As ransomware and other attacks become more complex, it becomes trickier to understand exactly what you may need from a coverage perspective and how that might apply to your organization. In addition to the controls listed above, it’s also important to stay current on emerging trends across the threat landscape.

If you currently have coverage, don’t wait until your policy is about to expire before thinking about a renewal. Your needs and your insurer’s coverage and claim requirements may have changed. To ensure you’re getting the best rates for the most reasonable and appropriate coverage for your organization, set aside a couple of months to shop around, have important conversations with potential insurers, and ensure you have everything in place—and that it’s documented and accurate—to complete the application process.

If you’re new to this process or want to ensure you have industry-recognized controls that work as designed, consider partnering with a cybersecurity risk analysis professional who can help you take a more comprehensive look at your organization’s unique risks and offer
advice and support on how to remediate them. With the help of a trusted partner, you can build confidence that you know what your risks are and you’re proactively mitigating them.

Go Forward and Stay Vigilant

This fight is never over. It’s tempting for organizations to claim victory after a cyber incident is resolved, ousting the attacker and putting new controls in place, only to grow complacent over time. But cyber attackers are relentless, and they will try again.

So, how do you get started and maintain a strong cybersecurity program?

First, be ready. Long before a cyber incident happens, have authentic conversations across your response teams about how ready you are to respond to an attack. Solicit feedback from all of your teams. Create a trusting environment where respondents can be honest about their opinions. Listen and draw on that feedback. Even if your testing and tabletop exercises build confidence that your incident response plan is effective and will work, never stop those activities as your attack surface and threat landscape is constantly evolving. Don’t shy away from critical feedback. If your teams feel you’re not ready to respond, ask the hard question: What do we need to do to get there? Then, adjust your response plans accordingly and test again.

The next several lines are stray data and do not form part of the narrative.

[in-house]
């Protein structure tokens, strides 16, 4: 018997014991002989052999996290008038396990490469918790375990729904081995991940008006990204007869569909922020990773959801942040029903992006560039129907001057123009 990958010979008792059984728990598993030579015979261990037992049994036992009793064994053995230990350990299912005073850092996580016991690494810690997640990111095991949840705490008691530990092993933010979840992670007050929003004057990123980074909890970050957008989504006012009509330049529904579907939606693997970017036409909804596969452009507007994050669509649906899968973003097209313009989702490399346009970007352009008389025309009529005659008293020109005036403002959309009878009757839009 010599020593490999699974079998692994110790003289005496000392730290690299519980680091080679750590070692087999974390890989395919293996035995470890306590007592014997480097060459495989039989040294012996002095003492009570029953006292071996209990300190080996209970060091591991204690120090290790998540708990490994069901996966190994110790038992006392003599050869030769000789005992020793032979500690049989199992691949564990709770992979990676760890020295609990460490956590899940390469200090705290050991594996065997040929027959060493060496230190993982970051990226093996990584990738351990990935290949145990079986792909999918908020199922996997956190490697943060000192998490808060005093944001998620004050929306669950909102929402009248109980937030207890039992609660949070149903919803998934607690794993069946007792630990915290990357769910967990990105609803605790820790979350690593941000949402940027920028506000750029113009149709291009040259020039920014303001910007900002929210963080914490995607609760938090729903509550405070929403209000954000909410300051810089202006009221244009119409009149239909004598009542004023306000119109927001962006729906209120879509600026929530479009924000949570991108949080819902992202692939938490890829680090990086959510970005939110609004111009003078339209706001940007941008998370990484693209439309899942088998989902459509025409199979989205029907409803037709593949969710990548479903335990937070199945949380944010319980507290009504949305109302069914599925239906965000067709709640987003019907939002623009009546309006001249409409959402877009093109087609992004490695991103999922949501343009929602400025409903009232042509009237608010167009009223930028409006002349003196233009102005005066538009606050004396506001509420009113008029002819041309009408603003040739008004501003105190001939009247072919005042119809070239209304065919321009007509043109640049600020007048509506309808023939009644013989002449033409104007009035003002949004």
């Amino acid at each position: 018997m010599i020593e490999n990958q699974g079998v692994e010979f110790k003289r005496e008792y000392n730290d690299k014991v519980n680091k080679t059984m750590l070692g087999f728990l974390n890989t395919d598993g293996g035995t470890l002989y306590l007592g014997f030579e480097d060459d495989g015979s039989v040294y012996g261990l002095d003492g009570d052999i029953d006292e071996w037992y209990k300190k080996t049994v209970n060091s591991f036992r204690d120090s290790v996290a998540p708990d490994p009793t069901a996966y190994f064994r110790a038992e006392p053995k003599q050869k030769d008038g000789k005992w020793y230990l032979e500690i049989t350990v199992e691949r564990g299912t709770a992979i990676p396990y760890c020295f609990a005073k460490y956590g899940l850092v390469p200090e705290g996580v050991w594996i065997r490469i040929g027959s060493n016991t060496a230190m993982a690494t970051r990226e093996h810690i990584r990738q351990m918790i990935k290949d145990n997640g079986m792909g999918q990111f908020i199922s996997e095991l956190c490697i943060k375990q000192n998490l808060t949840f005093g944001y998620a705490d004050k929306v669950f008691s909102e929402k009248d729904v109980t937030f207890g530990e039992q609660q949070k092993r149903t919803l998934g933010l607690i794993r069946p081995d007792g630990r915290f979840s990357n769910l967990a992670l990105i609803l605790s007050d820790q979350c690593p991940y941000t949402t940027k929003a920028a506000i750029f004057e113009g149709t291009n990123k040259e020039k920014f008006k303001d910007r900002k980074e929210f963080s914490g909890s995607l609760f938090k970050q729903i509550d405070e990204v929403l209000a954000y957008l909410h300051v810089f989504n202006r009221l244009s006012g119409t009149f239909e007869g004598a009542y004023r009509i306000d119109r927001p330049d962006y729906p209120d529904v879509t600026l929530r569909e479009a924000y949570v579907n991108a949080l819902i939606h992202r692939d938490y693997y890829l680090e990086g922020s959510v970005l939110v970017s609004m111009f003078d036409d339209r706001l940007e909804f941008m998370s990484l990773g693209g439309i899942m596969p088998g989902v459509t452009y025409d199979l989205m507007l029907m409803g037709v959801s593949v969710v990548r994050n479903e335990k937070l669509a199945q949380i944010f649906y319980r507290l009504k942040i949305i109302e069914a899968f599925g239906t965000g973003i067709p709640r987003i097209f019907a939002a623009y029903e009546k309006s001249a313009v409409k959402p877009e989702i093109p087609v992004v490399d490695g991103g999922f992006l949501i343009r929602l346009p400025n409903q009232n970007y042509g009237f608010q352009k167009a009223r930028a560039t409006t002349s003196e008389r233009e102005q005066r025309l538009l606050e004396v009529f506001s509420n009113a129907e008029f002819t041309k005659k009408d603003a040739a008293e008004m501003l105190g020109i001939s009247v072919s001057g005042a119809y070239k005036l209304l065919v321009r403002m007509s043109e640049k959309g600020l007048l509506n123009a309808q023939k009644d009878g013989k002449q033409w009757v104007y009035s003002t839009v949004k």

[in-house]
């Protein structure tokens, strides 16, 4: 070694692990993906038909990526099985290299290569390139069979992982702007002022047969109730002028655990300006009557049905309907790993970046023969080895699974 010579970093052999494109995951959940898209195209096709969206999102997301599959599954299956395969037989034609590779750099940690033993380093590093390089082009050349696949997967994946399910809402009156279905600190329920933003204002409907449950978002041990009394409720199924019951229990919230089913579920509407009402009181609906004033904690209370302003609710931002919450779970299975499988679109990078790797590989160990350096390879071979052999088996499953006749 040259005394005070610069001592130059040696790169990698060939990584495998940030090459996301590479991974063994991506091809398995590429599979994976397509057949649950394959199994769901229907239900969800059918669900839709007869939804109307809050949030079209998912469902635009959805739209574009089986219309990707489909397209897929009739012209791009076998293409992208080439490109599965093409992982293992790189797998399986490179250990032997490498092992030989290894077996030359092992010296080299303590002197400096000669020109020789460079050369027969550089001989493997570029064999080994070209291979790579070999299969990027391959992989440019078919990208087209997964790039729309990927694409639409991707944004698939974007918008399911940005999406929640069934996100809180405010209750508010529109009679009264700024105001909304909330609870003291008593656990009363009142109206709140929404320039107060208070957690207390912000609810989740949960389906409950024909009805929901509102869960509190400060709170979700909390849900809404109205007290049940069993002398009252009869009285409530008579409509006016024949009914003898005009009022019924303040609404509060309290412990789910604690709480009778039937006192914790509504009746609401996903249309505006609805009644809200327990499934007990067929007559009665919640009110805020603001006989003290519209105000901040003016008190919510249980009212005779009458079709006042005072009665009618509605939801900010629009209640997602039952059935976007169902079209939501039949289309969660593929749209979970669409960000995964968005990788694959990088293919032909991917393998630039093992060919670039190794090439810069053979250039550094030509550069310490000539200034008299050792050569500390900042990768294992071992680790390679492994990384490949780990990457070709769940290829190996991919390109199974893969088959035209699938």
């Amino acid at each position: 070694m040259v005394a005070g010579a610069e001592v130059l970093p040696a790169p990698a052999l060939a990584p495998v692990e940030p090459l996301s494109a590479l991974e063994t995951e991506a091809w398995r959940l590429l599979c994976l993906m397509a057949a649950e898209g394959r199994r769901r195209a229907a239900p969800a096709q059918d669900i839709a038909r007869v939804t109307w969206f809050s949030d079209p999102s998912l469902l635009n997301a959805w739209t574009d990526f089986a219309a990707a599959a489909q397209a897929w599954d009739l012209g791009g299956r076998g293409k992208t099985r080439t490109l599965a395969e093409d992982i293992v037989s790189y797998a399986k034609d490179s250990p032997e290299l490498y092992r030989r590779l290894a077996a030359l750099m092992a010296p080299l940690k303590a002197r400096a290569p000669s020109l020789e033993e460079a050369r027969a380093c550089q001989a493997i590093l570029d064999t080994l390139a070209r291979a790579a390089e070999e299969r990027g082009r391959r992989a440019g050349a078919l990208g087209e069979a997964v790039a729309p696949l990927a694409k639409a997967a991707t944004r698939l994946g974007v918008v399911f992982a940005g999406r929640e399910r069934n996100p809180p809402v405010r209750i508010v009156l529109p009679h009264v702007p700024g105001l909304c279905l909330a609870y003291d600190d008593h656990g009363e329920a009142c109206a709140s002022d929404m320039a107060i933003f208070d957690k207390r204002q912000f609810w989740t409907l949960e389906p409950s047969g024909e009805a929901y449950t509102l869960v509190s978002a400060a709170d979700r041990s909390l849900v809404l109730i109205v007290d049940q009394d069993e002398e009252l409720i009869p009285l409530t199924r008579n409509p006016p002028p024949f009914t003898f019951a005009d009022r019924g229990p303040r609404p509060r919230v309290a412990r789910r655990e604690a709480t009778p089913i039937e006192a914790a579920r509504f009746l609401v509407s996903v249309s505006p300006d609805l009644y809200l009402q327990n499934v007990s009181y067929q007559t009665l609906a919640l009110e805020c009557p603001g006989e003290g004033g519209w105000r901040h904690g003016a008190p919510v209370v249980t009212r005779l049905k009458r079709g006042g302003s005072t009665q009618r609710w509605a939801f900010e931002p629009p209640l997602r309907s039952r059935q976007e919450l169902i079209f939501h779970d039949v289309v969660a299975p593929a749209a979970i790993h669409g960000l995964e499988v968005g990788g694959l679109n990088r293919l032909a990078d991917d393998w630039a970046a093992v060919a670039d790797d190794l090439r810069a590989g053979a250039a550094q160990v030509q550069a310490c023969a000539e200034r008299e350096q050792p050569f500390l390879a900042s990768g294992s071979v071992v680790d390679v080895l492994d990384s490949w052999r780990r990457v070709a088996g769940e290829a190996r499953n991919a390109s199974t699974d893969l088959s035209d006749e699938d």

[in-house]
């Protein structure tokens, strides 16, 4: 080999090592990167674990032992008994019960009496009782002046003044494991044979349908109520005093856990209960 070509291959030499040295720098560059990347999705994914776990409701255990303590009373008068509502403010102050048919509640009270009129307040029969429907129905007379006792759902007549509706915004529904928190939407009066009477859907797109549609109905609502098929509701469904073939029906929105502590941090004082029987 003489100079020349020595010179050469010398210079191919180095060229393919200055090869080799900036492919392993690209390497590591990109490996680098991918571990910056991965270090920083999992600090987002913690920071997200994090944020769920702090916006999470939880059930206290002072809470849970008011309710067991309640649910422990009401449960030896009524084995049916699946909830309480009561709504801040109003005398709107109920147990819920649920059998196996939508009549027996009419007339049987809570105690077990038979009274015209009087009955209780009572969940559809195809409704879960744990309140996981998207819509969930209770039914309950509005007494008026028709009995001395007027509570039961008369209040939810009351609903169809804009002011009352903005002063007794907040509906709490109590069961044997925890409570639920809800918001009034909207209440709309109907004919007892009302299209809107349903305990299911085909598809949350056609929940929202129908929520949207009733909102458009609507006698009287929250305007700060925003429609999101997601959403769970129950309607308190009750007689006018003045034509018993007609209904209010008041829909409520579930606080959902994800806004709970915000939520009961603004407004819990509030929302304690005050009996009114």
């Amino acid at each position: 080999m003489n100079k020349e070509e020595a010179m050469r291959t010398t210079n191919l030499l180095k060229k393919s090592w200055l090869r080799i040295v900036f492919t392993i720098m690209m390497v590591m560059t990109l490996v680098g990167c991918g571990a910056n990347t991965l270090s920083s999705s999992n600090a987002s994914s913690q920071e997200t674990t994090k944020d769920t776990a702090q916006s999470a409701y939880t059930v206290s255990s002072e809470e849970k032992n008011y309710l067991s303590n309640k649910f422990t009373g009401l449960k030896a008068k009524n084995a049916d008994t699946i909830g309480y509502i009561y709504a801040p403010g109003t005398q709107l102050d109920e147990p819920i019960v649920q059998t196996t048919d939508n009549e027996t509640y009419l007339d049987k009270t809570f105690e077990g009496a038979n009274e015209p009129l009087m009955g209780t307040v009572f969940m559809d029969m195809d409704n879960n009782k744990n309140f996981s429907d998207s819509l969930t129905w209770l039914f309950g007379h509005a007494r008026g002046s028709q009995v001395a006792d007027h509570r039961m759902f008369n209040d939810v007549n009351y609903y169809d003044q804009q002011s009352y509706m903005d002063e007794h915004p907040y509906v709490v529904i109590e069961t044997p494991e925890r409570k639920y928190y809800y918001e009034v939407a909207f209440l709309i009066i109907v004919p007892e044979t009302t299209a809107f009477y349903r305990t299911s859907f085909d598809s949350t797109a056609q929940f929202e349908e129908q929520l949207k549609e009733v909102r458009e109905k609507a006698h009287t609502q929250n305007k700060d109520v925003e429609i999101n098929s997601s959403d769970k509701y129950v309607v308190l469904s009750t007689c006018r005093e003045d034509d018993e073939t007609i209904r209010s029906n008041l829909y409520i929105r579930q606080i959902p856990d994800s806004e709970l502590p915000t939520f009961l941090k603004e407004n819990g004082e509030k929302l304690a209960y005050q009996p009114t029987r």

Second, evaluate the investments your organization is making into cybersecurity and your incident response plans.

Have you made the appropriate financial investment as well as in terms of personnel, tools, resources, and external support?

  • Do you need to invest more to mature your cybersecurity practices and strengthen your program?
  • Could you benefit from working with security and incident response consultants to ensure you’re maximizing your investments for the most effective and timely response?
  • Do you have a solid understanding of business risk? How would your most critical operations be affected by a cyber incident and what would the impact of downtime or loss be on your operational resilience?
  • Have you properly trained and educated your staff and key stakeholders about cyber hygiene and response protocols?

Finally, be your own first responder. In the heat of a cyber incident, your organization will have to save itself first. That means always having a plan and routinely conducting training to ensure your teams are always ready. Once your plan is activated, you can connect with the appropriate resources for additional support to ensure a successful response.

Effectively planning for incident response is no small task. It’s not just about ensuring your organization follows a specific framework or that you’ve implemented the appropriate controls—those are critical steps, but they’re just the beginning. Effective incident response requires a clear understanding of your cyber risks and correlates them to actual business risks. With this understanding, your teams can strengthen your plans to always know how to prioritize response and recovery actions to decrease the impact on your business.

According to IBM’s 2023 Cost of a Data Breach report, organizations with both an incident response team and incident response plan testing identified breaches 54 days faster than those with neither.

If you’re not confident your current incident response plans can adapt to the rapidly changing threat landscape or if you’re struggling to keep pace with your ever-expanding attack surface, consider working with a healthcare cybersecurity and incident response consultant who can help you conduct business impact and risk analyses to help you better understand your business, cyber, and compliance risks, and ensure you’re building effective response plans so you’re ready when your organization faces your next cyber event.